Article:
NAYA | Woman of the Month: Raghida Dergham, a Lebanese journalist beyond borders

Her contributions to the world of columnists and political affairs are widely read recognized on an international level.
by Vanessa Ghanem

27 June 2019 | 11:00

Source: by Annahar

  • by Vanessa Ghanem
  • Source: Annahar
  • Last update: 27 June 2019 | 11:00

Photo of Raghida Dergham. (Photo taken by Stephanie Pierre Youssef).

BEIRUT: Feisty journalist and political analyst, Raghida Dergham earned her status as an international correspondent.

Her career is marked by what she offers to her audiences and how she makes sense out of the news.

Her analyses and opinions have appeared in The New York Times, The Washington Post, The Los Angeles Times, Newsweek, Huffington Post, Arab News, Al Arabiya, and she is currently a columnist for The National.

A successful career in journalism: But with ups and downs

She attributes her success to her curiosity.

“Curiosity is never-ending in journalism. We, as journalists, have to be curious on behalf of our readers and followers in order for them to be interested in what we are saying,” the Lebanese-American Journalist told Annahar.

Before becoming a Senior Diplomatic Correspondent and Specialist on global strategy, Dergham made sure to complete all her homework.

She competed with wire services and sometimes corrected their stories. Today, she is an opinion writer who’s read in the different corners of the world including: Washington, Moscow, and Beijing.

All of this, however, did not happen in a blink of an eye. She entered the geopolitical field at a very young age, 23.

“I was a young woman entering international political affairs, a field that was thought to be reserved for men who neither welcomed nor embraced the idea of me joining their domain,” she said. “They ganged up on me, tried to overshadow me, and pushed my stories back. To get my own column was not an easy accomplishment either; I had to fight for it.”

She added, “I am here. I am going to do the right job, and I will do it so well that you won’t be able to dismiss me.”

She added, “I just ignored anything and learned to disregard the negative vibes coming my way. And most importantly, I didn’t let anything break me or else I wouldn’t have been where I am now." 

Women are always going to face battles as she thinks we still live in a man’s world. The ultimate solution for this, according to her, is the need for women to support, back up, and empower each other.

“You will always have people pushing you out. Don’t let anyone break you. Fight,” Dergham said. “Sometimes you go one hill at a time, while some other times you make sure that you want to win the war, so it’s ‘okay’ to lose a battle. But sometimes, you just scream in their faces and say: ‘I won’t allow you.’”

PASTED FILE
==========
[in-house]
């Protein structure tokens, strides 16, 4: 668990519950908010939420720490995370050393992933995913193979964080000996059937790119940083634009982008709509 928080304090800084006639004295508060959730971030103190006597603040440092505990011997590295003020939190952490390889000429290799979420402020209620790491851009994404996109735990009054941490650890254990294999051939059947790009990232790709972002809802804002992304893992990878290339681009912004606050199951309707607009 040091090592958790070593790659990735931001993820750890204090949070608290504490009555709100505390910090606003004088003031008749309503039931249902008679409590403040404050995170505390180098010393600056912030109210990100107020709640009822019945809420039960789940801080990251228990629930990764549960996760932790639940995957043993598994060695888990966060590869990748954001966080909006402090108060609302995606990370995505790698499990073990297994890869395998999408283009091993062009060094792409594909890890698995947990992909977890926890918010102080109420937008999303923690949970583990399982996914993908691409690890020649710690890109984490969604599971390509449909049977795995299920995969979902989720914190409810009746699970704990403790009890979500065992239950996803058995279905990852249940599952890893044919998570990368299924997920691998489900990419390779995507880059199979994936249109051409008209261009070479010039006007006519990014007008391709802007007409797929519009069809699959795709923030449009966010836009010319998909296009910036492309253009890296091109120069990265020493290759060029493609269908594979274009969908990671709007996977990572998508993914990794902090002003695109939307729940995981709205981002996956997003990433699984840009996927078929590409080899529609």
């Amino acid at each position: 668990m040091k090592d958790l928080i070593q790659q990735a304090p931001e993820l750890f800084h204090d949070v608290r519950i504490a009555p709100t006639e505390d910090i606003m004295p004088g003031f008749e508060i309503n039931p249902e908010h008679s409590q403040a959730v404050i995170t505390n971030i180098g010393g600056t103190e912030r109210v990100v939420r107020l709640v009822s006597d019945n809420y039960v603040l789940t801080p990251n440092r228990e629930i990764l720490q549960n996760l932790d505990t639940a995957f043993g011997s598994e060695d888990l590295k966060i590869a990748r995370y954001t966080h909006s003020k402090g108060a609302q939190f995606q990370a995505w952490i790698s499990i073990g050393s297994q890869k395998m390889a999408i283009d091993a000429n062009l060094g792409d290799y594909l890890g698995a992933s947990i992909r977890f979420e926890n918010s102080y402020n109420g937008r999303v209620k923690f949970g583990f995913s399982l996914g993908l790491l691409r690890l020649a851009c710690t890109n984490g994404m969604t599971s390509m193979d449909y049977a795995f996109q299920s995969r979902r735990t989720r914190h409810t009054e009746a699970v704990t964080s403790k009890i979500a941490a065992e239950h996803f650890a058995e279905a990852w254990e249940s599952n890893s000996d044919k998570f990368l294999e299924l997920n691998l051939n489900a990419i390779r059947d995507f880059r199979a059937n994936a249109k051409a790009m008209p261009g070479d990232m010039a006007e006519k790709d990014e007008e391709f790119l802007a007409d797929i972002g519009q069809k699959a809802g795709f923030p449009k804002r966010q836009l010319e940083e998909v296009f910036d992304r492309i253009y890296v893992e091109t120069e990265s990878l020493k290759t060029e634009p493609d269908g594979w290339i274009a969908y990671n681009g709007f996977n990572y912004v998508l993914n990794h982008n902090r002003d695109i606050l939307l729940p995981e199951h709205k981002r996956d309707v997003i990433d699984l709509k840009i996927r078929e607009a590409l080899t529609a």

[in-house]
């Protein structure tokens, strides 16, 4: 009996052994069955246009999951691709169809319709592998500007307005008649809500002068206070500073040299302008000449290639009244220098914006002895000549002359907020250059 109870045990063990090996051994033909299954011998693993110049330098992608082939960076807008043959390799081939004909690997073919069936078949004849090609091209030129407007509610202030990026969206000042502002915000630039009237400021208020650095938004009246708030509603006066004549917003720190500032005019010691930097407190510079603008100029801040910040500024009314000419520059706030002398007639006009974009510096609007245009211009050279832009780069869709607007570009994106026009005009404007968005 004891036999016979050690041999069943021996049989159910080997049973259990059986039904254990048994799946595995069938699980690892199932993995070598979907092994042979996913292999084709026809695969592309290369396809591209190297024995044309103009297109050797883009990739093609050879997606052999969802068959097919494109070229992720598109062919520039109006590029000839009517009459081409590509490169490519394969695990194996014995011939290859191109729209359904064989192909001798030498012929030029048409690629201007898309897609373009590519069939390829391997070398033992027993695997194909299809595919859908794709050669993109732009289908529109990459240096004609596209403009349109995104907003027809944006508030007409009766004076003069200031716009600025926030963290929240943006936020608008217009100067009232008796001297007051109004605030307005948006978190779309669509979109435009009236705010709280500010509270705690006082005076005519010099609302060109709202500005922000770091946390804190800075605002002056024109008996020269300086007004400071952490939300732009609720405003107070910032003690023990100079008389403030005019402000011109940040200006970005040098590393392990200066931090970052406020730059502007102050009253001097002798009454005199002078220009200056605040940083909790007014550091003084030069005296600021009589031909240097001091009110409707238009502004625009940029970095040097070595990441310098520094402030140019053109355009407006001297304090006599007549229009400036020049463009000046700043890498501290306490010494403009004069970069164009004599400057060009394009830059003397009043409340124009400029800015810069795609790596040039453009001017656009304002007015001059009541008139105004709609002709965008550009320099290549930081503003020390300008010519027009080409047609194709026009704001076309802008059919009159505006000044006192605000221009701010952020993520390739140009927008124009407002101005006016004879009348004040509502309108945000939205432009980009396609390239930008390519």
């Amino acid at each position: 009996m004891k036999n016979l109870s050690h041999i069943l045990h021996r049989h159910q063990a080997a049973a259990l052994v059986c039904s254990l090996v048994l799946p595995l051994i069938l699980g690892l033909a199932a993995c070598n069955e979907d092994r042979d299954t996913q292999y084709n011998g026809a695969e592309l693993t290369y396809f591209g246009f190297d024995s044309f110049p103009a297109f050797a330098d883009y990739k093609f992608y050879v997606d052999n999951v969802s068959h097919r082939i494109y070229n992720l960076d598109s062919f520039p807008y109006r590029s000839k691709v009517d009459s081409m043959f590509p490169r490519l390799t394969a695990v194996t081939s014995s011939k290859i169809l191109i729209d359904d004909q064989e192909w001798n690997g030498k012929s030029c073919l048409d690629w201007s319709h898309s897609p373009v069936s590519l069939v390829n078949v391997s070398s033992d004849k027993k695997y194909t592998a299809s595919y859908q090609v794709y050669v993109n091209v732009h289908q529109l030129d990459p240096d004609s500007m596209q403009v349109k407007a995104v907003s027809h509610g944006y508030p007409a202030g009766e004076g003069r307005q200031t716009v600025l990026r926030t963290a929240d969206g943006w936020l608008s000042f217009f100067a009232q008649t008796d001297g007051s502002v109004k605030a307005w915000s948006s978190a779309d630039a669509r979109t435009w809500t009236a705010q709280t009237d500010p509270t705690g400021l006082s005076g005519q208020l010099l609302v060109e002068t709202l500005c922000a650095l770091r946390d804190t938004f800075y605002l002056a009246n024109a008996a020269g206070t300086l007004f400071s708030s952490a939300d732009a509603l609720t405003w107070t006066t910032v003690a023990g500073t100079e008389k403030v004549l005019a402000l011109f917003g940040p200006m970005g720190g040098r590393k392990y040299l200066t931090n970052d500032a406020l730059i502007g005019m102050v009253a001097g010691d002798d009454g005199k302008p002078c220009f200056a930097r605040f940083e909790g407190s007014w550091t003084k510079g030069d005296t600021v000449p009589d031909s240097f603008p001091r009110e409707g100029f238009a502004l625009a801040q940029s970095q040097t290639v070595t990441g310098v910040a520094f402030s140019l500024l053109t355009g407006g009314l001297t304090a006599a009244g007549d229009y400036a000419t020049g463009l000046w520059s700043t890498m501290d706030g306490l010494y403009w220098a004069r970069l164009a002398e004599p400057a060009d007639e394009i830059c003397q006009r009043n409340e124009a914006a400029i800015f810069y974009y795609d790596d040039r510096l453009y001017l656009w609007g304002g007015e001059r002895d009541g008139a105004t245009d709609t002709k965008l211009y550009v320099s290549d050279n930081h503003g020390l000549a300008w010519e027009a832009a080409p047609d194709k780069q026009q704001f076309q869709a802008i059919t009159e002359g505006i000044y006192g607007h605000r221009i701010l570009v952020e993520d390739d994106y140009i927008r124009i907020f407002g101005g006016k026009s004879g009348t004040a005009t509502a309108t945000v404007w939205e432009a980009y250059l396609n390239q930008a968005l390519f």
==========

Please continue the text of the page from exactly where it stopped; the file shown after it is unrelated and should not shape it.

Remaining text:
Dergham emphasized the importance of having mentors and building a support system in life.

“I raised a daughter and made sure to always have her back, and now, luckily, she has my back. That’s so important in young women’s relations,” she highlighted. “We got to have each other’s back. We have to build resilience so that we can guard our places.”

Dergham’s self-reinvention: Beirut Institute

As part of reinventing herself to feel even more challenged, Dergham founded the Beirut Institute and initially lead it alone since till it became a well-known global brand. The Institute aims to contribute to the process of finding solutions by bringing together forward-looking and action-oriented moderates and modernists.

Its  theme-oriented Councils include Global Policy, Governance, Innovation, Women, Youth Aspirations and Education.The Institute aims to contribute to the process of finding solutions to diverse global issues bringing together action-oriented moderates and modernists.

Dergham proposed the addition of a professionally organized women’s political party to act as a rally point on the many political lists that would work more exclusively on women’s issues, equity, and change in cultural perception from the stereotype view of second class citizen.

Dergham through her journey as a journalist, broke the glass ceiling multiple times and inspired young women to become political commentators and analysts.

Today, she is armed with experience, contacts, and credibility.

Her regular written contributions to the world of columnists and political affairs enjoys a wide readership recognized on an international level. 

“Of course I still have dreams,” she exclaimed. “I am a woman who doesn’t settle easily. I would become stale if I settle. I need to always challenge myself, work hard, keep on moving forward,” Dergham told Annahar. “And to every girl who dreams to be in my place: Dare to dream and don’t be afraid to venture.”

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Welcome to “Naya,” the newest addition to Annahar’s coverage. This section aims at fortifying Lebanese women’s voices by highlighting their talents, challenges, innovations, and women’s empowerment. We will also be reporting on the world of work, family, style, health, and culture. Naya is devoted to women of all generations. Naya Editor, Sally Farhat: Sally.farhat@annahar.com.lb

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